A good example is Phil, a NY photographer friend of mine. He does really wild stuff for the indie magazines- it pays nothing, but it allows him to build his portfolio. Then he’ll go off and shoot some catalogues for a while. Nothing too exciting, but it pays the bills.

Or actors. One year John Travolta will be in an ultra-hip flick like Pulp Fiction (“Sex”), the next he’ll be in some dumb spy thriller (“Cash”).”

Another great artist (Adam Levine from Maroon 5 this time) once said “it’s not always rainbows and butterflies, it’s compromise that moves us along”, so you should always keep a balance between what is profitable for you and what nurtures your creative spirit because, at the end of day, time is limited. And so is energy, and focus.

Find the right tools to help you stay organized

From Evernote to Trello or Asana, and from workflow management software to time tracking software, there’s a wide range of tools you can choose from to help you stay on top of your game. The right tools will show you where your time actually goes so that you can optimize your workflow. Use these insights to determine the most productive and creative timeframes of your day, and protect them at all costs! No tool can work its magic unless you get to know yourself better and pick the right times for you to dedicate to your creative endeavors. Then you can set aside separate time slots for administrative tasks like replying to e-mails, billing your clients, or paying your suppliers.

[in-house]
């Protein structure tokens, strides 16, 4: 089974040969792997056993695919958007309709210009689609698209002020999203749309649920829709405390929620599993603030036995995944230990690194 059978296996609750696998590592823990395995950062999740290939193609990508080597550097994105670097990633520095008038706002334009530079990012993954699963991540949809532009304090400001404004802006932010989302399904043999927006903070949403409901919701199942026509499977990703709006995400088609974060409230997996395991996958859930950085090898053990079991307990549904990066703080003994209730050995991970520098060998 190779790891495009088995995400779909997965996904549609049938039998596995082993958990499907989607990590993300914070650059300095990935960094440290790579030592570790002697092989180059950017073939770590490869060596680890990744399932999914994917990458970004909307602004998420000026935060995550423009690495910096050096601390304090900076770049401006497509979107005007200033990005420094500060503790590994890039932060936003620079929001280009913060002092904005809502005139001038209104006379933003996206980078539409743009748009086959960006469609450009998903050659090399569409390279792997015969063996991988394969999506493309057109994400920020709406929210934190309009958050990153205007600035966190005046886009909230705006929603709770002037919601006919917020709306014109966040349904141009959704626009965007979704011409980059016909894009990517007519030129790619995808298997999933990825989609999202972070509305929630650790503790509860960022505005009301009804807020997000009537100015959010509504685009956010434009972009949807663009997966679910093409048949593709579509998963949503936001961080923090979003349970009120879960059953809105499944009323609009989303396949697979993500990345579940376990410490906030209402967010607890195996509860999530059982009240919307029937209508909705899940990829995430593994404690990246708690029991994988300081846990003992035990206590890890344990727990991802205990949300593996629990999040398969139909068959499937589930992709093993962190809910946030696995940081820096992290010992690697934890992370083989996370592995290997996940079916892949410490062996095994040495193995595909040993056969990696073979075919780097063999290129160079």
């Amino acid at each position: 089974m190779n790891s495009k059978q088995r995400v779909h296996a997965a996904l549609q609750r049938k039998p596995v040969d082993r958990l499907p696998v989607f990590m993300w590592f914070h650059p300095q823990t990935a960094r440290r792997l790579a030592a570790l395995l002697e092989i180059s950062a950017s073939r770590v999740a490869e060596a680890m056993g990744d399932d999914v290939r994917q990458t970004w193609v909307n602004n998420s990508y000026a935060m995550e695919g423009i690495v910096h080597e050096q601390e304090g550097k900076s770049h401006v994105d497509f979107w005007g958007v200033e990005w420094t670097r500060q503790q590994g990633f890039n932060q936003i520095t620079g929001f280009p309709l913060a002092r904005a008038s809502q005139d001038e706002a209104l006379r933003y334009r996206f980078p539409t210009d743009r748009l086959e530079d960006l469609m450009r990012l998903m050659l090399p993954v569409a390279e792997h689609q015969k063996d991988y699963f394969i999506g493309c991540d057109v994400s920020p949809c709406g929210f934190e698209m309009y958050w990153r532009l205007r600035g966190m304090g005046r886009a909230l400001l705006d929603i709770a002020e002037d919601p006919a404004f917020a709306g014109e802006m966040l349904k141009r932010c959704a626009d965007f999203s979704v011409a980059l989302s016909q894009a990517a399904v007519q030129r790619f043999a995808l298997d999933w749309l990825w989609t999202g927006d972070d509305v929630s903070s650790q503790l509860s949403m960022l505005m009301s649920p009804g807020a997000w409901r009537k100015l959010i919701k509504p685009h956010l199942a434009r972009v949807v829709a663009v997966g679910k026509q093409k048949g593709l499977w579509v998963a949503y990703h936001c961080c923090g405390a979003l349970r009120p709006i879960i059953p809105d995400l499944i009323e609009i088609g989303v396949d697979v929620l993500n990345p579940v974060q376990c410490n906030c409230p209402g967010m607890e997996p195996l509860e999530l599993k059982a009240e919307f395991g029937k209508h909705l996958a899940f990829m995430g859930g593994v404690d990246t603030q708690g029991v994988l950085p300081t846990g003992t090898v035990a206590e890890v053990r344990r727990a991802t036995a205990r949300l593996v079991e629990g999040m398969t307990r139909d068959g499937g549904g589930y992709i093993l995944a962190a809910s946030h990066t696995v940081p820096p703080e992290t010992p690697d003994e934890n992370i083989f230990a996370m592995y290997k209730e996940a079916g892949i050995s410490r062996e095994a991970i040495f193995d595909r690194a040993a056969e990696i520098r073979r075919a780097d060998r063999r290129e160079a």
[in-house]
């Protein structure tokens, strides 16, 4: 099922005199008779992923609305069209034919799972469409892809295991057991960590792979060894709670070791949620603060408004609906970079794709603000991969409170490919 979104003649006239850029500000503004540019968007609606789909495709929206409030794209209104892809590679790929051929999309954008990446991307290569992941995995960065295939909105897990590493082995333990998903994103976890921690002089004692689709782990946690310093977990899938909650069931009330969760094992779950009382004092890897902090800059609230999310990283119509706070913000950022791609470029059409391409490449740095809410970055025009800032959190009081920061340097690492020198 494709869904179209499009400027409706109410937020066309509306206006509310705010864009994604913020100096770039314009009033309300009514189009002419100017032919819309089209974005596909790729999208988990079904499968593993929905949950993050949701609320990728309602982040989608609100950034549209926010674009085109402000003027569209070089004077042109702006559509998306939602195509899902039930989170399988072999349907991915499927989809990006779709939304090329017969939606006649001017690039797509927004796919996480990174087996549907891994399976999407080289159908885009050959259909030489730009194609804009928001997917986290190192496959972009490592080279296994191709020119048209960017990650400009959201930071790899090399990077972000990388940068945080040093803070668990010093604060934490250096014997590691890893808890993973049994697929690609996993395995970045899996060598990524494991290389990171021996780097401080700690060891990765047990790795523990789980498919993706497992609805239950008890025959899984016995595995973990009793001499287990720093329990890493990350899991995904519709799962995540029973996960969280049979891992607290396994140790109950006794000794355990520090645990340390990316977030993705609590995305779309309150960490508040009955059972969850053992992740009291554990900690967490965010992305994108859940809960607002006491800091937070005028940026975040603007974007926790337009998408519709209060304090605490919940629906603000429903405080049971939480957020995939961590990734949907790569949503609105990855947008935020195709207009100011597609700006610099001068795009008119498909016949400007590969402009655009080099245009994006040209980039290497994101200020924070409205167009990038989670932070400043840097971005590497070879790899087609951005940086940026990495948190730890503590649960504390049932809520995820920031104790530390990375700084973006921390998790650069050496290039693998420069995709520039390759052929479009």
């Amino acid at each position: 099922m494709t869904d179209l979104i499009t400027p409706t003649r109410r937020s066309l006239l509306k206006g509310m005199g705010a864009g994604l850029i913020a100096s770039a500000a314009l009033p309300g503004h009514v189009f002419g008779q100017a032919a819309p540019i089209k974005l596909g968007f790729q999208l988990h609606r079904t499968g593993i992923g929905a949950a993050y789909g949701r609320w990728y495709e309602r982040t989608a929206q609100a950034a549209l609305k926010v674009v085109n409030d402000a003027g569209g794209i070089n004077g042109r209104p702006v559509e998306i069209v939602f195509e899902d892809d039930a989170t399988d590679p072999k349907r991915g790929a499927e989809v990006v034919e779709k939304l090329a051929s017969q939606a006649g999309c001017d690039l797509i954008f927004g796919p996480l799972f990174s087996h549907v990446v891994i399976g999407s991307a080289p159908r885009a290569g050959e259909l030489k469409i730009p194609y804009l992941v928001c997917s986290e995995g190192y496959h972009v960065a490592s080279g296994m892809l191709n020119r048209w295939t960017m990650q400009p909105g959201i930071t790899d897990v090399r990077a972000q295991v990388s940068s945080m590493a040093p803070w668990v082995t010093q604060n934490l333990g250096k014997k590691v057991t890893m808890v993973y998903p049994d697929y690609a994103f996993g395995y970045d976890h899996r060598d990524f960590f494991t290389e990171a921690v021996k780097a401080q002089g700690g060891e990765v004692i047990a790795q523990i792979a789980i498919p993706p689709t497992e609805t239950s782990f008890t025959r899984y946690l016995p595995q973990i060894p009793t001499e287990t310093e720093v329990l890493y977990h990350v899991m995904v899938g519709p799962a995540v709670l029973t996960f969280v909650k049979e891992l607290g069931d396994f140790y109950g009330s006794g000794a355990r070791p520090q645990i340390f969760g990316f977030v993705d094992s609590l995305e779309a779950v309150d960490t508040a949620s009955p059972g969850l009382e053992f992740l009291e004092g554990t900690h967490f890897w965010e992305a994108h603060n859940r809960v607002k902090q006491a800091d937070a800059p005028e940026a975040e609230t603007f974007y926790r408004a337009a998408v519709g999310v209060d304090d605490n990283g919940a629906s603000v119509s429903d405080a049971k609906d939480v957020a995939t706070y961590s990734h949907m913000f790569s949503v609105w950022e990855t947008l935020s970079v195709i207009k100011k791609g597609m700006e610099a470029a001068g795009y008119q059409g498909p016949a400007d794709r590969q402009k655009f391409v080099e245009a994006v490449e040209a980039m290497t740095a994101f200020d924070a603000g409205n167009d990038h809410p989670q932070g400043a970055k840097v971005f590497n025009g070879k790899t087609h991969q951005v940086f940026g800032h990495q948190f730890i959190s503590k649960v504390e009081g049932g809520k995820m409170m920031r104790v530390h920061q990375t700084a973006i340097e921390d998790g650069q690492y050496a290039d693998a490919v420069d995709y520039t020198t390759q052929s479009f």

Small steps that will take you a long way

  • Connect daily work to goals so you’ll always be reminded of how each task brings you closer to your desired outcome.
  • Snooze notifications and hack back external triggers: Nir Eyal’s book – Indistractable: How to Control Your Attention and Choose Your Life might be an excellent read if you want to find out more about the psychology behind the small things that make you lose your focus.
  • Choose your preferred approach: the Eat the Frog strategy (tackling big or complex tasks first before working on your less important or less urgent work) or Pareto principle (getting quick or easy tasks out done first, so you can feel more accomplished and motivated later on)
  • Just do it: be good, not perfect! Don’t slack and don’t procrastinate just because you’re afraid you won’t be able to deliver the best possible results. Be consistent in what you do, show up every day, and simply do your thing. You’re a creative – trust the process and, most importantly, trust yourself!

If you want to learn more about how to manage your time as a creative, we highly recommend this e-book by Mark McGuinness – Time Management for Creative People. Mark is an experienced writer who has coached hundreds of creatives over the years. In this e-book, he shares with us everything he has learned about what it takes to get original work done in the midst of the demands and distractions of the 21st century workplace.